• Archives
  • Dec30

    Joe's Heart

    Taken at Joe’s Crabshack in Myrtle Beach, SC. 35mm, 1/10 of a sec, f/1.8, ISO 200

    As I go about my research and plans to formulate my photography career (which, by the way, I’m including y’all each step of the way because I don’t know if something like this has been done before and I think it would be cool to follow someone like myself on this journey), I’m reading a book by photog/writer Dane Sanders called, “Fast Track Photographer“. The book is full of self exploration exorcises to try and determine the type of photography business you should run. This is the hardest part about getting started when you decide to go professional. As Dane states, it’s not a good idea to be an all-around generic photographer in today’s market of saturated photographers because anybody (and seemingly everybody) can get a nice camera and take decent photos. The idea is to find a niche that captures your essence and creates value by doing something that is unique to you. You need to be something that nobody else can be and nobody can be you. It boils down to determining what it is that you are good at, what you love, what makes you you, and marrying those ideas into a brand that you can market yourself as.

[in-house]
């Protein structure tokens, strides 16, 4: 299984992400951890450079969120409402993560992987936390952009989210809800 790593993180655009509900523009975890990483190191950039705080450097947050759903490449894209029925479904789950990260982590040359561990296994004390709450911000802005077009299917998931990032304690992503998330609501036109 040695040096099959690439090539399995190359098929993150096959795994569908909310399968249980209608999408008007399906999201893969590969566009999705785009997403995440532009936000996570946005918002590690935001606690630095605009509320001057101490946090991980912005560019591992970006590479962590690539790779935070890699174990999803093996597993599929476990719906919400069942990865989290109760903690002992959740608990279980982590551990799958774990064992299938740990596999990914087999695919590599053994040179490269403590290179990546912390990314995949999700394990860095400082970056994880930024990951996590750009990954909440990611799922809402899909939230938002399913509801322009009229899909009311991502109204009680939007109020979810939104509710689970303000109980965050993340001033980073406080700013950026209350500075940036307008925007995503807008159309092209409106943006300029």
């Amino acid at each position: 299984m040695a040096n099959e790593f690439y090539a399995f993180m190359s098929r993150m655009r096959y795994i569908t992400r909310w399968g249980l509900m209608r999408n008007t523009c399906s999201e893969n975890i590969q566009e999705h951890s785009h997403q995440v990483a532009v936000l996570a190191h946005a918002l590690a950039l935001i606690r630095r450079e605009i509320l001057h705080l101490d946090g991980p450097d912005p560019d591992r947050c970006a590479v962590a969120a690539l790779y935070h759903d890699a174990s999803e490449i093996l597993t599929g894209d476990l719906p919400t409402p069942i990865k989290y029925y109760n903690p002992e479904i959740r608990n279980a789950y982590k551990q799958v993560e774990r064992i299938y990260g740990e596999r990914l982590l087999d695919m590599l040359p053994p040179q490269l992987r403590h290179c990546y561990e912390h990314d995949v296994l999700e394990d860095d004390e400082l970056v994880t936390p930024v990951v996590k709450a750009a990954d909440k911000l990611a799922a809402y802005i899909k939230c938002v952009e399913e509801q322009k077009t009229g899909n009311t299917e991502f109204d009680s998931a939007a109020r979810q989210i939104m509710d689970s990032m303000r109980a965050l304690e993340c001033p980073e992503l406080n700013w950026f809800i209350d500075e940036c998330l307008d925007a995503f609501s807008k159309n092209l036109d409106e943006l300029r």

Some of this I had already started doing before I even began reading this book. In this article I defined what I’m currently a fan of doing in photography. It is important because given my background as a professional musician who was signed to a recording contract and toured the world years ago, I do have a rather unique insight into the performance world. I also have an obsession with reaching the creative zone and would love to capture people in that zone. To me that would be the decisive moment I’m after in these types of shots. It’s not just music either – I want to capture the moment when people are acting on pure instinct. It could be anything from a guy working on a telephone pole to a dancer practicing alone in a studio. We all have things we do and we do them so well that we get lost in them. That’s the zone I’m interested in. Now that I’ve gotten off on a tangent, let’s get back to the point I wanted to make at the start of this.

    Grandpa & Grandma

    My grandparents from back in the day – photographer unkown

    One of the things that Mr. Sanders brushes on in his tips for branding your photography business is your name. He uses the beautiful Jasmine Star as an example. She uses her middle name instead of her last name because it just works perfectly for her. When I was deciding on what to call my website a few months ago, I made a very conscious decision to avoid my own last name because “Nienstedt” is just a pain in the ass to explain how to spell to people. I also toyed with the idea of using my own middle name which is Walter, named from my beloved grandfather who raised me. I would be Joseph Walter – photographer of [insert type of photography here]. The more I thought of how nice it would be to drop my Germanic last name, the more I realized that I shouldn’t do it.